Arianna McQuillen had to overcome chronic asthma, the death of two grandparents, her mother’s mental illness, foster care, and bullying to get where she is today—a successful junior at the Massachusetts Institute of Technology.

“I think it was a lot of hard work on my part and on the part of people who cared about me and encouraged me,” she says. One of those caring people is Ivanna Omeechevarria, a CDF board member who brought Arianna into her home and heart through the Beat the Odds scholarship and leadership development program.

Arianna grew up with her mother in her grandparents’ home in Fairfax, Virginia. Asthma almost killed her in early childhood and kept her out of school from time to time and then her grandfather died. Still, Arianna remembers being a “happy, social kid” in elementary school.

Her middle school years were devastating. Her grandmother began wasting away from colon cancer, and her death deeply affected Arianna. During these years, her family’s poverty became hard to bear and at the same time, the bullying at school began. She was short, biracial, liked to read, wore glasses and had a wild triangle of hair, all enough to make her different.

Her mother went from “a healthy level of ‘I care about you’ to an unhealthy level of trying to protect Arianna from the world. “She wouldn’t let me go out to meet friends or go to school functions. Her paranoia kicked in and she had theories of how everybody was against us. I totally believed her. She’s my mother. She’s very intelligent. Then as I started high school, I began to question, ‘Oh wait, the illuminati are to blame for everything in our lives?’”

One night, when Arianna was a sophomore, her mother took an overdose of sleeping pills. Arianna had to call an ambulance from a neighbor’s house because they couldn’t afford a phone. She went to live with her aunt for a while but her mother went to court, promised to go to therapy and got Arianna back. When she didn’t get treatment, Arianna became suicidal and refused to go to school.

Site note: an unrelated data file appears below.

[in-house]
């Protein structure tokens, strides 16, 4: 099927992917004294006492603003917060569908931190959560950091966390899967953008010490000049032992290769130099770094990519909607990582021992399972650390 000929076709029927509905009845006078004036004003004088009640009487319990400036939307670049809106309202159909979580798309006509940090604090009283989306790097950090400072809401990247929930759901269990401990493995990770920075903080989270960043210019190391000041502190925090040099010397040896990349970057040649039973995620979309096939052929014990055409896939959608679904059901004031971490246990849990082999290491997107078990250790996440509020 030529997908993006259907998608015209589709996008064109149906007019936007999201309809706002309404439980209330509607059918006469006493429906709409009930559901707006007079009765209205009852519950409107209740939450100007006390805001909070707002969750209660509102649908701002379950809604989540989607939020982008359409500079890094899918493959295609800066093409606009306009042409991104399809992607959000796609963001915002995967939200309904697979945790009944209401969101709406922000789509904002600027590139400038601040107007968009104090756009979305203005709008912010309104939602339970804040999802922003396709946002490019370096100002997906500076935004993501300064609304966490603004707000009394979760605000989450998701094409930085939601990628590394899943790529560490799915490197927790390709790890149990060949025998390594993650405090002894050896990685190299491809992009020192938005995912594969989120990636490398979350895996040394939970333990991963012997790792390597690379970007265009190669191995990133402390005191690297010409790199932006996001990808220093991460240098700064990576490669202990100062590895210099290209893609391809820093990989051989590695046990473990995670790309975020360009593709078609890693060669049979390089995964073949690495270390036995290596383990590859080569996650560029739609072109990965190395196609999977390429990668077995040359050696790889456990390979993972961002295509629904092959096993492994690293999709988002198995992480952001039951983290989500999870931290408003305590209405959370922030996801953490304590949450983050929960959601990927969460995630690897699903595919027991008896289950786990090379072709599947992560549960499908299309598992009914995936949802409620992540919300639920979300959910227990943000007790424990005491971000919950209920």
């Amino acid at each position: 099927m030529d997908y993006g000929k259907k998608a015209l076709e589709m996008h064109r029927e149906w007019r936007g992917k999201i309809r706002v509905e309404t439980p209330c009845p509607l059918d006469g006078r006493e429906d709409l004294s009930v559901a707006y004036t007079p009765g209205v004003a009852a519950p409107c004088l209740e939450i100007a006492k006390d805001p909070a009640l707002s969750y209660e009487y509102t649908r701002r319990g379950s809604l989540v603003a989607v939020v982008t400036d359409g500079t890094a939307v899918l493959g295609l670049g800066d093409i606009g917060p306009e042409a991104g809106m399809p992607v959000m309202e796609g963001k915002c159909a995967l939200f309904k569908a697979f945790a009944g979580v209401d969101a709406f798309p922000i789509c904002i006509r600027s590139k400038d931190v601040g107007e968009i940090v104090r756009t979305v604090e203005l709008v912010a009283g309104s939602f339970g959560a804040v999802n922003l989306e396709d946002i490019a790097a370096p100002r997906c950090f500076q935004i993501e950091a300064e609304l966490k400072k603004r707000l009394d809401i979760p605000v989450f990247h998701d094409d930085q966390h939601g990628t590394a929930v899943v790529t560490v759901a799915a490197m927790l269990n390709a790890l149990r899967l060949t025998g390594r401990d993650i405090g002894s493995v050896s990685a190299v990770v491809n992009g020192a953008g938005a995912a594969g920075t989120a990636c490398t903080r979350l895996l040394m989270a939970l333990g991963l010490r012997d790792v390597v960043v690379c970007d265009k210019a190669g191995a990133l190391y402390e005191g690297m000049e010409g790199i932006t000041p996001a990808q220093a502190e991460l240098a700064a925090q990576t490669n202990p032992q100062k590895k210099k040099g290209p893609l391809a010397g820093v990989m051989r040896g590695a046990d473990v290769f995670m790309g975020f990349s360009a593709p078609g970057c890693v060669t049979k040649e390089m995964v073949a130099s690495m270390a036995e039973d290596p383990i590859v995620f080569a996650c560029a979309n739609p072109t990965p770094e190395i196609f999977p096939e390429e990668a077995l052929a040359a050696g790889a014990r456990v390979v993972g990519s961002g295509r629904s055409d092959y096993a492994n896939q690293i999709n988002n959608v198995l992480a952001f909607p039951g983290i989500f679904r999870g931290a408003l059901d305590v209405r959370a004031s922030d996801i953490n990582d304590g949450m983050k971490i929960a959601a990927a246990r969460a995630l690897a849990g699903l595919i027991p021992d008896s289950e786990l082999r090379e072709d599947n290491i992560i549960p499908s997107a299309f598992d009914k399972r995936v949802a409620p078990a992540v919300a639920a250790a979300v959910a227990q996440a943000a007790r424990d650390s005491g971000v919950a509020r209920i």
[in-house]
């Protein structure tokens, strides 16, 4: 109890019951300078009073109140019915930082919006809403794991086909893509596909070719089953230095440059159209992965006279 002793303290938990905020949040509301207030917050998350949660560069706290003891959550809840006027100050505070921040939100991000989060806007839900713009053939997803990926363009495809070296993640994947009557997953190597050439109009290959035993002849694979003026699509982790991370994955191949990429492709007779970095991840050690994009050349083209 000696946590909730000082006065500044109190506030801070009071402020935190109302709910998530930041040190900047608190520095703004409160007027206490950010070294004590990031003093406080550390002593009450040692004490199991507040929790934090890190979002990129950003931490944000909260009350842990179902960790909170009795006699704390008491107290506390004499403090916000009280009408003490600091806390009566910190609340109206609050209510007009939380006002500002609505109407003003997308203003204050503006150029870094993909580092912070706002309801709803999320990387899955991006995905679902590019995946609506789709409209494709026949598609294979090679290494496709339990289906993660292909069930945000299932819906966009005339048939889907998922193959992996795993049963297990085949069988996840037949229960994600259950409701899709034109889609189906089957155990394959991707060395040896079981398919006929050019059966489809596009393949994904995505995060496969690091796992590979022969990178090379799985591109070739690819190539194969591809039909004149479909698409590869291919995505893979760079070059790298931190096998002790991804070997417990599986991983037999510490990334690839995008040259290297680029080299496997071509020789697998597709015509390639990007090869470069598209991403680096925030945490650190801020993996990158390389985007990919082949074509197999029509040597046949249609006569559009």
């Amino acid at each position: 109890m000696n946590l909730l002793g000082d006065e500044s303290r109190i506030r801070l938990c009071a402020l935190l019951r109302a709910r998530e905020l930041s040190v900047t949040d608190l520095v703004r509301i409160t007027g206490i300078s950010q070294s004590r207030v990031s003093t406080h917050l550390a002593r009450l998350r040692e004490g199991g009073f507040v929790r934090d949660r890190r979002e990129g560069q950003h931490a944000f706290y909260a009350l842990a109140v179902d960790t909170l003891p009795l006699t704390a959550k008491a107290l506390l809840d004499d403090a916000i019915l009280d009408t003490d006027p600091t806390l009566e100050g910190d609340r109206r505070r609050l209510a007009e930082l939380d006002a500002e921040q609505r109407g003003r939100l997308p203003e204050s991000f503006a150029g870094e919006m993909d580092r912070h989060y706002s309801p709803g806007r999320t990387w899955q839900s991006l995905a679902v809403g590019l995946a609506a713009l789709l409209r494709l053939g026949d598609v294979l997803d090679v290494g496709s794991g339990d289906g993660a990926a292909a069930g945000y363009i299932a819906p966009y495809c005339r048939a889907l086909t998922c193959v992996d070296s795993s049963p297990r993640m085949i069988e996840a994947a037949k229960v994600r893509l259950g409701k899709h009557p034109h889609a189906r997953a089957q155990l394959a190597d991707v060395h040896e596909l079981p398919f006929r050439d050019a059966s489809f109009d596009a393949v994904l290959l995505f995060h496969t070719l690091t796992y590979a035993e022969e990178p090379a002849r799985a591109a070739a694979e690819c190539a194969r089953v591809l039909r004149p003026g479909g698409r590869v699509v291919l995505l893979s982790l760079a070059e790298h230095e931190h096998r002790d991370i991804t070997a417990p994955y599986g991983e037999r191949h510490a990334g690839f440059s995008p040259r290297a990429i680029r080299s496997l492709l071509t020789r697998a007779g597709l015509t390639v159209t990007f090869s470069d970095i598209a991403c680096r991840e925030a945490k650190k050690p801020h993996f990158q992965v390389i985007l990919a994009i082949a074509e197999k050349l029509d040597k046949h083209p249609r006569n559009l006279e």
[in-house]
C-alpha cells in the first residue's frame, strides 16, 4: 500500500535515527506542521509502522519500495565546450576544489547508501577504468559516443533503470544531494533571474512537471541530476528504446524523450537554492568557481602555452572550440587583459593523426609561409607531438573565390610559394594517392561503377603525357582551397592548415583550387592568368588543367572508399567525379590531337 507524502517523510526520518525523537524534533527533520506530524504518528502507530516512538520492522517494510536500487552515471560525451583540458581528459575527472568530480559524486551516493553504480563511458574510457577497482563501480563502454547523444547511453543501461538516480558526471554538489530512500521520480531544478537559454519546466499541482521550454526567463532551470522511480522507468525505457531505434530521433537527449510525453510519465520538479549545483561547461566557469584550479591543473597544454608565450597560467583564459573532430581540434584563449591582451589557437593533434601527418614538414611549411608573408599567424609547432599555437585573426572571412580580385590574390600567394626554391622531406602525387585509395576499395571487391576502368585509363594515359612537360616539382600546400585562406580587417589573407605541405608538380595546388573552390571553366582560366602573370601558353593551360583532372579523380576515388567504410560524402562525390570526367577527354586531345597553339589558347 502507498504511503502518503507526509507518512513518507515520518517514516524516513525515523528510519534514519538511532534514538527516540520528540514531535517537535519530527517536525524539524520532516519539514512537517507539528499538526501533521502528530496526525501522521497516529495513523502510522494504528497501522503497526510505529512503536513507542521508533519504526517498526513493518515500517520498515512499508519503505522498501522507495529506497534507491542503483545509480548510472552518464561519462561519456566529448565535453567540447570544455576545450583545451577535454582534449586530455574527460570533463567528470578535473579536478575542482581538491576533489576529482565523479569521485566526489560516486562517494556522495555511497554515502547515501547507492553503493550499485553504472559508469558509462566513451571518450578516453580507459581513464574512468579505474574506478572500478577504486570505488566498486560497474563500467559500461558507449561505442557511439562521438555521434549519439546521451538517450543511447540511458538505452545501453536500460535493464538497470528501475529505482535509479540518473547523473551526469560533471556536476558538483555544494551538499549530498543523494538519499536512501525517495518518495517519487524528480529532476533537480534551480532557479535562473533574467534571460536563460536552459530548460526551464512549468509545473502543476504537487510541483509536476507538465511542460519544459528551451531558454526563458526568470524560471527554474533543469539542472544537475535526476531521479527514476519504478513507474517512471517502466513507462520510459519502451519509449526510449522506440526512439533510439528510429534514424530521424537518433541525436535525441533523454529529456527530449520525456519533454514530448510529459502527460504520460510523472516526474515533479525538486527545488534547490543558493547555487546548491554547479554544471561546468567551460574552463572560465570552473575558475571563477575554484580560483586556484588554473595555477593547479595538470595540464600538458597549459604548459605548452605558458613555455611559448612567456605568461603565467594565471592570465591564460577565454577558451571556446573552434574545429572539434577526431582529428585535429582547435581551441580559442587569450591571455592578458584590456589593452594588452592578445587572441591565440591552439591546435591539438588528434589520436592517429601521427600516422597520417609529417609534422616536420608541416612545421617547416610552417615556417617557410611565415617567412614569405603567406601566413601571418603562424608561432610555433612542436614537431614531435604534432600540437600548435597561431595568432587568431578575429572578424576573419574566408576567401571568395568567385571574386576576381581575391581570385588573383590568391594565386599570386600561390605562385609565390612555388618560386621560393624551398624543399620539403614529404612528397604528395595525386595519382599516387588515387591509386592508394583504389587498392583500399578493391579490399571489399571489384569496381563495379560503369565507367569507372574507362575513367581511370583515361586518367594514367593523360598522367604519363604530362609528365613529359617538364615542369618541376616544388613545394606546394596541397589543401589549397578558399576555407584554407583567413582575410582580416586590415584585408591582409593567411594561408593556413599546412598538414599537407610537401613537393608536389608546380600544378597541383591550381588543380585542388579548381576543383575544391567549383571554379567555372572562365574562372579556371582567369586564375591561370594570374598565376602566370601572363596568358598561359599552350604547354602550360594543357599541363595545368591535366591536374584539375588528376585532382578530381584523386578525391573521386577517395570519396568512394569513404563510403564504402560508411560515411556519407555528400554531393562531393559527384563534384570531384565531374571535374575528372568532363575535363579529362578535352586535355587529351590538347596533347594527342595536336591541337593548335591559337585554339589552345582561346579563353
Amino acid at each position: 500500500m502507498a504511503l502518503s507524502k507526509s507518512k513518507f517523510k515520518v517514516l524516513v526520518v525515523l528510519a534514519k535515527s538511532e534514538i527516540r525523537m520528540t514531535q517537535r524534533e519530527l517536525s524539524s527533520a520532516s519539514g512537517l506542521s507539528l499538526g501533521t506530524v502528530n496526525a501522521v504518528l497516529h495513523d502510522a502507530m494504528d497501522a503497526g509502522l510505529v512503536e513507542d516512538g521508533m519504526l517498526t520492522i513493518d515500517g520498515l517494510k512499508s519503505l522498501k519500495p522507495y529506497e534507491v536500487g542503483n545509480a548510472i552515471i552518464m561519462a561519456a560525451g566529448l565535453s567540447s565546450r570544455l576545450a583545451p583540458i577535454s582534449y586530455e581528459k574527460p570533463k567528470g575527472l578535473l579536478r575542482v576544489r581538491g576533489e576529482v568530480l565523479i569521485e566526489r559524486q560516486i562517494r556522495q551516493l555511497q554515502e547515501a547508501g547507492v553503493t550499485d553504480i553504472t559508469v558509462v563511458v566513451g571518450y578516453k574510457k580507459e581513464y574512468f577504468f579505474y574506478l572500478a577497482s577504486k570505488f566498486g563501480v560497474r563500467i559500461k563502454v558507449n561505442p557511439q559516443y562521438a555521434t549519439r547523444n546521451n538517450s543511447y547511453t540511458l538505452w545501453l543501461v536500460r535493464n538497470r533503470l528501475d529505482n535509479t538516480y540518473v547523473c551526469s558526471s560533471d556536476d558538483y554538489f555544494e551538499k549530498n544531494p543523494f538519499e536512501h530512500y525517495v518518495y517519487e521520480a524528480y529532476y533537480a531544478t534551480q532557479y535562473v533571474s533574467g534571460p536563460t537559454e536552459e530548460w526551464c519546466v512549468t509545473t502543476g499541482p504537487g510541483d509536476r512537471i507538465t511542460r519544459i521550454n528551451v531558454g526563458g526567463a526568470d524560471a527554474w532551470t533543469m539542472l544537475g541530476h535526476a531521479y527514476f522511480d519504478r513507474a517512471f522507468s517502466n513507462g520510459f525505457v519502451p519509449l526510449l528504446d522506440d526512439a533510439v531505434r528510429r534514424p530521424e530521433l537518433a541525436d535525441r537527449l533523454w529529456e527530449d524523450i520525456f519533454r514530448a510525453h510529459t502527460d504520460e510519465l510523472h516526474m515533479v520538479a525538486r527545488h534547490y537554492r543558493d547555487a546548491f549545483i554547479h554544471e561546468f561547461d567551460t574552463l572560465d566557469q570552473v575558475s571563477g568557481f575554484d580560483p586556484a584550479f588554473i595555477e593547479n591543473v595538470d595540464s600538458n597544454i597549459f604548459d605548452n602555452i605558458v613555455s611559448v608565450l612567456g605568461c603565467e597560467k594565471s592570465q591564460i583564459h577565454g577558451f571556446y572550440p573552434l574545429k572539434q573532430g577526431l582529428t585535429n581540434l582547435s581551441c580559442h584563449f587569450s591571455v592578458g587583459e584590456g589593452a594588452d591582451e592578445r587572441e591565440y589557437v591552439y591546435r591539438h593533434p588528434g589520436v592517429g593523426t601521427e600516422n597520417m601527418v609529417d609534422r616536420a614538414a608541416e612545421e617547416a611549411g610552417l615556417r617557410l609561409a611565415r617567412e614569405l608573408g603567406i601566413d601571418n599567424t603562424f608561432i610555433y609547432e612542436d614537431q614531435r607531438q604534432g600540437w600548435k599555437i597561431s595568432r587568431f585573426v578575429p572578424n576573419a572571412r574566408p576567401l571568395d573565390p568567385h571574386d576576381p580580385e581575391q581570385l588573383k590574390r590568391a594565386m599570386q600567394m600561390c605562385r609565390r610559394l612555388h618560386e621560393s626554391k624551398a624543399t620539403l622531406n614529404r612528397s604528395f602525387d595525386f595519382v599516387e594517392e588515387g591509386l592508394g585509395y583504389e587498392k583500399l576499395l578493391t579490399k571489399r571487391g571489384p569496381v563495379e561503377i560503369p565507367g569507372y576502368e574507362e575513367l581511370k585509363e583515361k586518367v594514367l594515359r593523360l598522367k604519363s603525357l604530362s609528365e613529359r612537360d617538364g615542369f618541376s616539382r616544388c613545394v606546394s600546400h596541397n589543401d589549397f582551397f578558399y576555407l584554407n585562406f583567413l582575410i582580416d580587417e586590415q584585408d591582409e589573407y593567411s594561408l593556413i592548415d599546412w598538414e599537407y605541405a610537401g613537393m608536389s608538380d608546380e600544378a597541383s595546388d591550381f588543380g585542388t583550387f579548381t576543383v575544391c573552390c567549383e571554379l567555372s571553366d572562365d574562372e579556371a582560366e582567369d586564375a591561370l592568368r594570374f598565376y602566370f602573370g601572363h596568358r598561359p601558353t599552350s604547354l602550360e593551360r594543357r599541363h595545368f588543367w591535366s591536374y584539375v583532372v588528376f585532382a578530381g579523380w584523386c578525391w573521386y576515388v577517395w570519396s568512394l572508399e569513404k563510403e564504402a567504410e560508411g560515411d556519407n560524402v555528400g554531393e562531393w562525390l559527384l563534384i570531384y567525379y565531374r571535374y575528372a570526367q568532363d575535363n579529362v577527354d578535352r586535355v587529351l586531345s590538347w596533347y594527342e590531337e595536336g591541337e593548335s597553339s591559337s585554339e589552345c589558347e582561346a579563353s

“I reached out to one of the school counselors. If it hadn’t been for this woman, caring and interested, I wouldn’t have known what to do and wouldn’t have done anything.” She doesn’t want to say anything negative about the foster homes she lived in after that, but they were houses, not caring homes.

Arianna excelled in school and felt she could control academics. “Reading a book, doing math can be a very relaxing process. Not everybody likes to do physics or math problems but you do have a lot of control.” The counselor recommended her for the CDF Beat the Odds® award. “It marks the point when my abilities came through—learning what I can do and the support they gave me.” It also marks the point she met Ivanna Omeechevarria, a CDF board member who offered to pick her up for a CDF event when Arianna’s foster mother couldn’t’ do it.

Ivanna had read Marian Wright Edelman’s book, The Measure of Our Success while attending Trinity College and when asked her dream at a conference on women leaders, she said, “working for the Children’s Defense Fund.”

A woman involved with CDF told her who to call. She became an intern for Mrs. Edelman’s special assistant. When the assistant left, Ivanna took her place and worked at CDF for five years. She left to raise a family but stayed involved and organized Beat the Odds events in Washington, D.C.

At each event since then, she and her husband have followed through with one of the D.C. recipients, always by keeping in touch and offering a place to spend the holidays and sometimes by providing a winter coat or spending money. “These kids don’t have anybody sometimes. They’re off in college and they have no home base. They have ups and downs and gaps in social skills even though they are survivors and incredibly smart.”

In 2010, Ivanna and her husband hosted a pre-Thanksgiving dinner for that year’s Beat the Odds scholars in their home. “I’d read Arianna’s story. I knew she was in a foster home with an elderly woman with three other girls far from where she went to high school. My husband and I looked at each other, ‘We have to do something.’ We said to her that night that we’d love for her to live with us if she wanted to.” Arianna said she was reluctant at first but “when I saw their sincerity, I really wanted to do it.”

The Omeechevarrias went through the process of becoming foster parents and Arianna moved in and has become a member of the family. They helped her with the transition to college and she lives with them during school vacations. “All of these kids have great potential. They’re amazing. But they can’t do it alone. They need a village.”